Shalabhanjikas Propagating Ayurveda in Temple Architecture

Shalabhanjikas Propagating Ayurveda in Temple Architecture

In the Indian ethos, every aspect of nature was revered and considered divine. Rural areas had their own deities symbolising various elements of nature. Ancient Indian literary works speak about nature worship in length. For example Yajur Veda says, Oh Mothers, I hail you as Goddesses…”. Along with the worship of Durga, Lakshmi  and Saraswati, trees, rivers and animals were also worshipped and were given a feminine stature. Among them, tree goddesses or Vriksha devatas were revered for the fruits they bear that spread health and prosperity. 

On October 31st, Sri Aurobindo Society on the occasion of the 150th birth anniversary of Sri Aurobindo organised an online lecture on Ayurveda and Yoga in Indian Temple Sculptures. The talk was delivered by Smt Rekha Rao, researcher and author of the book, Ayurveda in Indian Temples: Depiction of Herbal Medicines through Apsaras and Shalabhanjikas. The book explores how temple architecture highlights Ayurveda. Read our interview with the author here

The speaker began with a brief introduction to Ayurveda’s origins in our Vedic scriptures. Ayurveda and Yoga are one of the two branches of Indian heritage. Ayurveda was associated with Rig Veda, which dealt with the science of health and longevity. Upaveda is one of the literary branches that dealt with subsidiary applied knowledge, and was associated with the ethic fields of arts and science.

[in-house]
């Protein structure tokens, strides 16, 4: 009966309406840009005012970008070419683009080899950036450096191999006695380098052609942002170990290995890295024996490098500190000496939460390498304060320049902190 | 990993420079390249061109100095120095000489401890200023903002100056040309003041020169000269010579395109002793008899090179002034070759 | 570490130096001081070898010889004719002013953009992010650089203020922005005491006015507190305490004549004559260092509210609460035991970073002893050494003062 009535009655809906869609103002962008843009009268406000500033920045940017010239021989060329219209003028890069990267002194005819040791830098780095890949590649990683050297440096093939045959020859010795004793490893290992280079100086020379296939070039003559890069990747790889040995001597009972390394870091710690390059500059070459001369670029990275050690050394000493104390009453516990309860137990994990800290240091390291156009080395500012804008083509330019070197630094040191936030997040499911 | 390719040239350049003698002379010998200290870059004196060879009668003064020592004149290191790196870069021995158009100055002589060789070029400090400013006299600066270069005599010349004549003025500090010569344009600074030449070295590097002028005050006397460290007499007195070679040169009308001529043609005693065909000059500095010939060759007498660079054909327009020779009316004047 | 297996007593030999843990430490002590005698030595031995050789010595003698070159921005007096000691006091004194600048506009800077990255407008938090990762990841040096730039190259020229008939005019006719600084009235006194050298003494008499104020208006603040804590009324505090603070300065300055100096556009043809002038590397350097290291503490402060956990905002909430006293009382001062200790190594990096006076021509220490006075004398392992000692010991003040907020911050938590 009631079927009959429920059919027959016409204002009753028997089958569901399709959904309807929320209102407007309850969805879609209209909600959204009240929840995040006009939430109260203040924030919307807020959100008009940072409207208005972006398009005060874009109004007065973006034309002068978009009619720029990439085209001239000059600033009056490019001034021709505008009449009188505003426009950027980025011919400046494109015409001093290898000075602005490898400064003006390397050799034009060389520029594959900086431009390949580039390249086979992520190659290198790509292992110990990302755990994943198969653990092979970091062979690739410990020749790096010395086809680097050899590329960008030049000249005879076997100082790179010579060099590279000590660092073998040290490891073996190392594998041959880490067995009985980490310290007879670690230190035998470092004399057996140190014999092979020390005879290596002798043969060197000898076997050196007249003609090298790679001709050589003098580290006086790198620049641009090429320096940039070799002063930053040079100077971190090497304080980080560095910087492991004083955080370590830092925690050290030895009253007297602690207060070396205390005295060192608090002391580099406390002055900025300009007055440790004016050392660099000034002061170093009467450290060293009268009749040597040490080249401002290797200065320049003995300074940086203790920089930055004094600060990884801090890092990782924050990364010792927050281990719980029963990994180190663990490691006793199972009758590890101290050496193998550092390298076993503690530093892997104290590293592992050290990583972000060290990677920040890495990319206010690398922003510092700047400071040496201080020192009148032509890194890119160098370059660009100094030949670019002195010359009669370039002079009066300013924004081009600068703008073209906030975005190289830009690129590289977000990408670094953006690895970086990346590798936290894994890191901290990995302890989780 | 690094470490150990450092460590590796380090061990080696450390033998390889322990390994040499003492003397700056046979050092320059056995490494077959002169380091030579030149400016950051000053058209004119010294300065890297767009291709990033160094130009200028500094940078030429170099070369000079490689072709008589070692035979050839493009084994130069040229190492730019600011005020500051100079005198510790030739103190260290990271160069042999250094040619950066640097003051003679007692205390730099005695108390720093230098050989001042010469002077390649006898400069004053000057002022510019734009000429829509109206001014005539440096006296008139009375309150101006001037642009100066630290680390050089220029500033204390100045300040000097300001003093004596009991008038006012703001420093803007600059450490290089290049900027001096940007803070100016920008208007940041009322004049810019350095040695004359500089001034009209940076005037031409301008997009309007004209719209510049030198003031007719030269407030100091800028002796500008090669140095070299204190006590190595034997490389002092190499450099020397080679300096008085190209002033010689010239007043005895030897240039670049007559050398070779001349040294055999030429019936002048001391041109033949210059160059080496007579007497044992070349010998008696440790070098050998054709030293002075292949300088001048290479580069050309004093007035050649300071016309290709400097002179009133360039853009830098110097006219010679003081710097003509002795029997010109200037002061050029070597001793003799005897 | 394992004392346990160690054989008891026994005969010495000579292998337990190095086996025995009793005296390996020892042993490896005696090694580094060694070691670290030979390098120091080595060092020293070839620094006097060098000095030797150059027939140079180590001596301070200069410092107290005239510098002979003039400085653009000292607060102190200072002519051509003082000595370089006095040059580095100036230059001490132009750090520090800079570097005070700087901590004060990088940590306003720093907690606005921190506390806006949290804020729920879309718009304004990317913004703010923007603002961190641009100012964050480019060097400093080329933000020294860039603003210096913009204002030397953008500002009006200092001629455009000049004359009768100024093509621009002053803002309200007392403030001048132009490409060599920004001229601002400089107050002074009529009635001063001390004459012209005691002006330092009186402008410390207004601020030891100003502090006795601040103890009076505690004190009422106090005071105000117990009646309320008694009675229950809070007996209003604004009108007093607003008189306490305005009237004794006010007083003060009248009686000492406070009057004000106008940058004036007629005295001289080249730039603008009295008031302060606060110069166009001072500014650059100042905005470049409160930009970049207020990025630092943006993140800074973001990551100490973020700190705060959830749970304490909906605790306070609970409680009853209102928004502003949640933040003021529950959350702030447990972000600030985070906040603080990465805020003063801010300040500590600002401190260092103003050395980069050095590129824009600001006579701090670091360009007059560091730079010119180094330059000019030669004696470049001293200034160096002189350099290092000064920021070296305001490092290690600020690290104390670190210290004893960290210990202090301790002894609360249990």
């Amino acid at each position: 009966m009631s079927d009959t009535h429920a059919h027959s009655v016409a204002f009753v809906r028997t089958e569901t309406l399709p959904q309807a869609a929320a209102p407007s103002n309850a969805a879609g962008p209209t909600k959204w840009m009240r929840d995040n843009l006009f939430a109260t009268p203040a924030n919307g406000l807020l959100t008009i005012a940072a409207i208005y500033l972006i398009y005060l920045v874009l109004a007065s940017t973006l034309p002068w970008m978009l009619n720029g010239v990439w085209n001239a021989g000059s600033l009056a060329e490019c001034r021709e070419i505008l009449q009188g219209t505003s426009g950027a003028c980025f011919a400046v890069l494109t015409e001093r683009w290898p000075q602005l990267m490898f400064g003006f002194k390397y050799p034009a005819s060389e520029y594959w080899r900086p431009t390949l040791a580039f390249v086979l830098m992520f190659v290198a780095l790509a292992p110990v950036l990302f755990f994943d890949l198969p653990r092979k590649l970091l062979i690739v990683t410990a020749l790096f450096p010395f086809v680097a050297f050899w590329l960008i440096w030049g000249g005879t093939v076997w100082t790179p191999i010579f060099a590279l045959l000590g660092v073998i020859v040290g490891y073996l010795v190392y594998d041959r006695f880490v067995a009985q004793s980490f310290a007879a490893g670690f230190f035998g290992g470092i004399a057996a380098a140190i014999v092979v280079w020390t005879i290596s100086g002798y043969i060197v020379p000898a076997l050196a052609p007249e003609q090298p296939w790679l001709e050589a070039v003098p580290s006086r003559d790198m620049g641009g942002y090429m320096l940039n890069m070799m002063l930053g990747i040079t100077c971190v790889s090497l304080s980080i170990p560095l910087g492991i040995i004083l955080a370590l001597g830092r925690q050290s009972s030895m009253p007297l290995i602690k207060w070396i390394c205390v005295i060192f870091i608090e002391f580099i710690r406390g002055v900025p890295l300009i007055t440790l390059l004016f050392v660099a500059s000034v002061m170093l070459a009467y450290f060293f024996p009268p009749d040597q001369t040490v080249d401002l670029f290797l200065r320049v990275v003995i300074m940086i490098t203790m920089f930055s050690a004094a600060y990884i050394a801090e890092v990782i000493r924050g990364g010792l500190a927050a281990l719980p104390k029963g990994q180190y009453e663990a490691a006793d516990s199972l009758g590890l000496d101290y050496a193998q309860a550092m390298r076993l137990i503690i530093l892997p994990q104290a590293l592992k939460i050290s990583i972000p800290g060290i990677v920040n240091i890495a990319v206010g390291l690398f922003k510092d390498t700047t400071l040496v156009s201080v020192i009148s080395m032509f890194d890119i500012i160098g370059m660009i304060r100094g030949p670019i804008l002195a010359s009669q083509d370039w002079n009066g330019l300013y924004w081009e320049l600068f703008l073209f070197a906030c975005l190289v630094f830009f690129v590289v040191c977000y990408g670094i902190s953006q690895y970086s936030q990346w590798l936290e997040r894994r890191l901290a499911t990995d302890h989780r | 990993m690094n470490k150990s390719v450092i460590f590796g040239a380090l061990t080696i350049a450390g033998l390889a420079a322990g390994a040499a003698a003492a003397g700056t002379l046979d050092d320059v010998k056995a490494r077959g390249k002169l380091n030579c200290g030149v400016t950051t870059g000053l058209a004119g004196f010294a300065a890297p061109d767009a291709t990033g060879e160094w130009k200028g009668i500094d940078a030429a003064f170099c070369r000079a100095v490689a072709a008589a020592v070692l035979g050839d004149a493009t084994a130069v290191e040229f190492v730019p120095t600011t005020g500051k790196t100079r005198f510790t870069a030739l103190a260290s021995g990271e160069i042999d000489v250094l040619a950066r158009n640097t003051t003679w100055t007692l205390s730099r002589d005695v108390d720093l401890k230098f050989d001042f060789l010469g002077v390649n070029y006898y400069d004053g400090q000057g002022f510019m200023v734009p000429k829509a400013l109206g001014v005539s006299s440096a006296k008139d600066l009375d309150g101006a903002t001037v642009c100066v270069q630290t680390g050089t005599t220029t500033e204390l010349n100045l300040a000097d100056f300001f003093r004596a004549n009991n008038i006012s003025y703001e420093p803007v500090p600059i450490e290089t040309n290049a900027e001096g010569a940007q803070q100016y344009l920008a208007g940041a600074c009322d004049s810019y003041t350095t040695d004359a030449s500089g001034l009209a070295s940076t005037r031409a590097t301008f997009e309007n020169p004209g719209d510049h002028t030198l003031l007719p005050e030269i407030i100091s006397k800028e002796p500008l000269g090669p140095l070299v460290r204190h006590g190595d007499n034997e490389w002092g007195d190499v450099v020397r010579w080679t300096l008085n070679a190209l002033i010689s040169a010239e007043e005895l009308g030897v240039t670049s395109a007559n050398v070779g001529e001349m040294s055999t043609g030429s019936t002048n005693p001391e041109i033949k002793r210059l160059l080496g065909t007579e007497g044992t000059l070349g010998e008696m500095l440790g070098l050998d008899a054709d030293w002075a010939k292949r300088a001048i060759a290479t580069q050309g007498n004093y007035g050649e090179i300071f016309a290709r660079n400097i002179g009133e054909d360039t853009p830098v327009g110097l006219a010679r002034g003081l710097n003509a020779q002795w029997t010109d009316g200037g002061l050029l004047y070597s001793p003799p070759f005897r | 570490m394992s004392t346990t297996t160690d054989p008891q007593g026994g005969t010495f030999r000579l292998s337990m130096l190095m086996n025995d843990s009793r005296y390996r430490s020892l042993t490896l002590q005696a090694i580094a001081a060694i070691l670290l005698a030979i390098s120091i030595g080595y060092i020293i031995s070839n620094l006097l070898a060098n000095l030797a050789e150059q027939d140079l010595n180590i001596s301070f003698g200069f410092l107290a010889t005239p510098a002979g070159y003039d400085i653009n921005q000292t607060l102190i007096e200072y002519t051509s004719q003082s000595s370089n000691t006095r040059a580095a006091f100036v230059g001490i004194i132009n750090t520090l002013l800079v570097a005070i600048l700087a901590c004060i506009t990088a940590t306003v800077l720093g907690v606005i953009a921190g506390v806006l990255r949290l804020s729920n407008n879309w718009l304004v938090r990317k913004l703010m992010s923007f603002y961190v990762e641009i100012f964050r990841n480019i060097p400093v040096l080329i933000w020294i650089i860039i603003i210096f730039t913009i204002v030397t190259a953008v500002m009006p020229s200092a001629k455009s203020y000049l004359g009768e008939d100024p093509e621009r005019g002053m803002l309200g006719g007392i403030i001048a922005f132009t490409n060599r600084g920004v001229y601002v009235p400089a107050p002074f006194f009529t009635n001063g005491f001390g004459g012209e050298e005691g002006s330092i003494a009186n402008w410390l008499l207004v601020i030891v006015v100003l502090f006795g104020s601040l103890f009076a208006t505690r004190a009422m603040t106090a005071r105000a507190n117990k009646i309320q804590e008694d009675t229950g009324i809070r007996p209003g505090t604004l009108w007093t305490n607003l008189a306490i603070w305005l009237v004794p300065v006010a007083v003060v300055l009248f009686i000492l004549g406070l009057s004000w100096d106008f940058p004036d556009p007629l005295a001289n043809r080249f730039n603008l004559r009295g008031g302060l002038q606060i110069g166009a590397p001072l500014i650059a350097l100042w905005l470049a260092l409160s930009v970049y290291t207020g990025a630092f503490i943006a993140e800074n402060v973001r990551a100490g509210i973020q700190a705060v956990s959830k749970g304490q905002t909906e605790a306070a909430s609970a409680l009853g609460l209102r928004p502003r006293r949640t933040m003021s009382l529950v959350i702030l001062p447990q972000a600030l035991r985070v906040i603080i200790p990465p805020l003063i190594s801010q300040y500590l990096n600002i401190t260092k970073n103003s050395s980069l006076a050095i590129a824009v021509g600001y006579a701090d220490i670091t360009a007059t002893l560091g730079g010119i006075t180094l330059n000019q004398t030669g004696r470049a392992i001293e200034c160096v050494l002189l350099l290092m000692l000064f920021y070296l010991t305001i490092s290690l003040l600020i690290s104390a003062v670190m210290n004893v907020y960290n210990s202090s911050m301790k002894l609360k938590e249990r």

In Rig Veda mandala I, the usage of medicinal herbs for the medicine is mentioned. Rudra is known to provide good health to two and four-footed beings, that is men and animals. Puranas mention Dhanvantari, who came down to Earth as a king and expounded the knowledge of Ayurveda to all. 

This knowledge was later propagated by means of literary works and sculptures, especially in temple architecture. This was done for two reasons. Firstly, to propagate the medicinal values of some plants and secondly to add aesthetic value to temple sculptures. In many temple sculptures, Ayurveda and Yoga was depicted but this was never mentioned in any temple inscription.

Apsaras or celestial beings were associated with trees and plants, and were known as Shalabhanjikas. Shala means tree and bhanjika means doll holding the branch of the tree. These sculptures precisely depicted the structure of the tree and its fruits. Shalabhanjikas were adorned with many jewels and were always placed at a height or on the outer walls of the temples. Furthermore, female figures were associated with these trees because in many Vedic stanzas, trees were considered as motherly figures as they bear sap that relieves pain and restores health.